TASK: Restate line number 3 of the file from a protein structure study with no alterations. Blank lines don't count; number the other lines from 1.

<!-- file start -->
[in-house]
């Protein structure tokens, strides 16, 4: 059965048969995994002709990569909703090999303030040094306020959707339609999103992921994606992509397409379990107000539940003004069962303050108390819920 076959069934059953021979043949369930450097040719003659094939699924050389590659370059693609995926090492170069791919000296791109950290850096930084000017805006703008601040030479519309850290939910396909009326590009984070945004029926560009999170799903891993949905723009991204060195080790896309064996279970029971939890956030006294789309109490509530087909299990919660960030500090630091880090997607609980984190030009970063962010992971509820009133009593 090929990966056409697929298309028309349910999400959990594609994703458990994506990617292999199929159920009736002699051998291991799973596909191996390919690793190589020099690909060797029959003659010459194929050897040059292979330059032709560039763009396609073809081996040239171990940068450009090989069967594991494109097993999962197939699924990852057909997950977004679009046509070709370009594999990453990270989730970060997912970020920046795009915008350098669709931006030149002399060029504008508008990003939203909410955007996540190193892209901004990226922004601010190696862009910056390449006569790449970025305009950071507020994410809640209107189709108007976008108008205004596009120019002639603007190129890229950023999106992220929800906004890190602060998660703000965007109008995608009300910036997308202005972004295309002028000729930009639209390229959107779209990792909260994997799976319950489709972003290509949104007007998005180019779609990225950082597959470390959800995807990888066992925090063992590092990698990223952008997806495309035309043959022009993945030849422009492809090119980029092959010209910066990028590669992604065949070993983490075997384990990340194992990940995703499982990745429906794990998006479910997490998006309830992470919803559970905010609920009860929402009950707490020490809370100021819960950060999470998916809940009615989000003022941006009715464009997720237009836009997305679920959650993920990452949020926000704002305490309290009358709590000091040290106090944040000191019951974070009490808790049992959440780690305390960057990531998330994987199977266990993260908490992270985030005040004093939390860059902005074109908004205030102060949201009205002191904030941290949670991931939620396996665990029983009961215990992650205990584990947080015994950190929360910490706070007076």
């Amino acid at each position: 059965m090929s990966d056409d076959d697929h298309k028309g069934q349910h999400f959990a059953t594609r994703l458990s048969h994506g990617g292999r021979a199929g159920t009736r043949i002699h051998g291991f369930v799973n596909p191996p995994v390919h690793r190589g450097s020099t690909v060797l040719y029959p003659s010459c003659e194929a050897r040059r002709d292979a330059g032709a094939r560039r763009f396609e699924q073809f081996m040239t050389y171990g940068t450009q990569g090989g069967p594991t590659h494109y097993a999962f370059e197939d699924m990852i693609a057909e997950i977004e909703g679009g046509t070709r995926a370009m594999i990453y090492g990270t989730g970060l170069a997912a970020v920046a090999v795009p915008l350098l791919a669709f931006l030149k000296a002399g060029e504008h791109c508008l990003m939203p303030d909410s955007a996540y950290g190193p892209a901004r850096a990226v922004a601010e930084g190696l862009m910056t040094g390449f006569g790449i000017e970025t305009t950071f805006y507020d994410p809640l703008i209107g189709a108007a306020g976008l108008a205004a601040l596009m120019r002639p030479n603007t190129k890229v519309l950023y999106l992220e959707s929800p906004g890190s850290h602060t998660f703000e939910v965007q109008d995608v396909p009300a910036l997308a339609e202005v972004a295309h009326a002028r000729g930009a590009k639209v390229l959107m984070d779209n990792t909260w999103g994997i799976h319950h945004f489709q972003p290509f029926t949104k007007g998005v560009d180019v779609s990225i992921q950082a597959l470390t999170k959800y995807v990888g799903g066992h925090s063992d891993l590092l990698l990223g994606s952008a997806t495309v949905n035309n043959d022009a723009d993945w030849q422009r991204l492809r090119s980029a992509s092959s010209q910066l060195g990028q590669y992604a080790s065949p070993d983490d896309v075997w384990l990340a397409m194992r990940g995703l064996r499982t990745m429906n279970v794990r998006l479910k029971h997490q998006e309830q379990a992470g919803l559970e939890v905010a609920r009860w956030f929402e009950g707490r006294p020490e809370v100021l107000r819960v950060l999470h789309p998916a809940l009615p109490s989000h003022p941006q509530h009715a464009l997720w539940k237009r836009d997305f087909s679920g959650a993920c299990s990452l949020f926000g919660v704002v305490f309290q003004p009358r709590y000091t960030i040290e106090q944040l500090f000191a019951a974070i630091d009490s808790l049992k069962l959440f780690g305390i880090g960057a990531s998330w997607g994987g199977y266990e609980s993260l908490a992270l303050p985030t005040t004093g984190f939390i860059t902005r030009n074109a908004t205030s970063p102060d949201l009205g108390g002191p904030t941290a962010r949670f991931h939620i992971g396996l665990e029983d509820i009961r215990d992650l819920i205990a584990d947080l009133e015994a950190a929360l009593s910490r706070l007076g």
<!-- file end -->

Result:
């Amino acid at each position: 059965m090929s990966d056409d076959d697929h298309k028309g069934q349910h999400f959990a059953t594609r994703l458990s048969h994506g990617g292999r021979a199929g159920t009736r043949i002699h051998g291991f369930v799973n596909p191996p995994v390919h690793r190589g450097s020099t690909v060797l040719y029959p003659s010459c003659e194929a050897r040059r002709d292979a330059g032709a094939r560039r763009f396609e699924q073809f081996m040239t050389y171990g940068t450009q990569g090989g069967p594991t590659h494109y097993a999962f370059e197939d699924m990852i693609a057909e997950i977004e909703g679009g046509t070709r995926a370009m594999i990453y090492g990270t989730g970060l170069a997912a970020v920046a090999v795009p915008l350098l791919a669709f931006l030149k000296a002399g060029e504008h791109c508008l990003m939203p303030d909410s955007a996540y950290g190193p892209a901004r850096a990226v922004a601010e930084g190696l862009m910056t040094g390449f006569g790449i000017e970025t305009t950071f805006y507020d994410p809640l703008i209107g189709a108007a306020g976008l108008a205004a601040l596009m120019r002639p030479n603007t190129k890229v519309l950023y999106l992220e959707s929800p906004g890190s850290h602060t998660f703000e939910v965007q109008d995608v396909p009300a910036l997308a339609e202005v972004a295309h009326a002028r000729g930009a590009k639209v390229l959107m984070d779209n990792t909260w999103g994997i799976h319950h945004f489709q972003p290509f029926t949104k007007g998005v560009d180019v779609s990225i992921q950082a597959l470390t999170k959800y995807v990888g799903g066992h925090s063992d891993l590092l990698l990223g994606s952008a997806t495309v949905n035309n043959d022009a723009d993945w030849q422009r991204l492809r090119s980029a992509s092959s010209q910066l060195g990028q590669y992604a080790s065949p070993d983490d896309v075997w384990l990340a397409m194992r990940g995703l064996r499982t990745m429906n279970v794990r998006l479910k029971h997490q998006e309830q379990a992470g919803l559970e939890v905010a609920r009860w956030f929402e009950g707490r006294p020490e809370v100021l107000r819960v950060l999470h789309p998916a809940l009615p109490s989000h003022p941006q509530h009715a464009l997720w539940k237009r836009d997305f087909s679920g959650a993920c299990s990452l949020f926000g919660v704002v305490f309290q003004p009358r709590y000091t960030i040290e106090q944040l500090f000191a019951a974070i630091d009490s808790l049992k069962l959440f780690g305390i880090g960057a990531s998330w997607g994987g199977y266990e609980s993260l908490a992270l303050p985030t005040t004093g984190f939390i860059t902005r030009n074109a908004t205030s970063p102060d949201l009205g108390g002191p904030t941290a962010r949670f991931h939620i992971g396996l665990e029983d509820i009961r215990d992650l819920i205990a584990d947080l009133e015994a950190a929360l009593s910490r706070l007076g």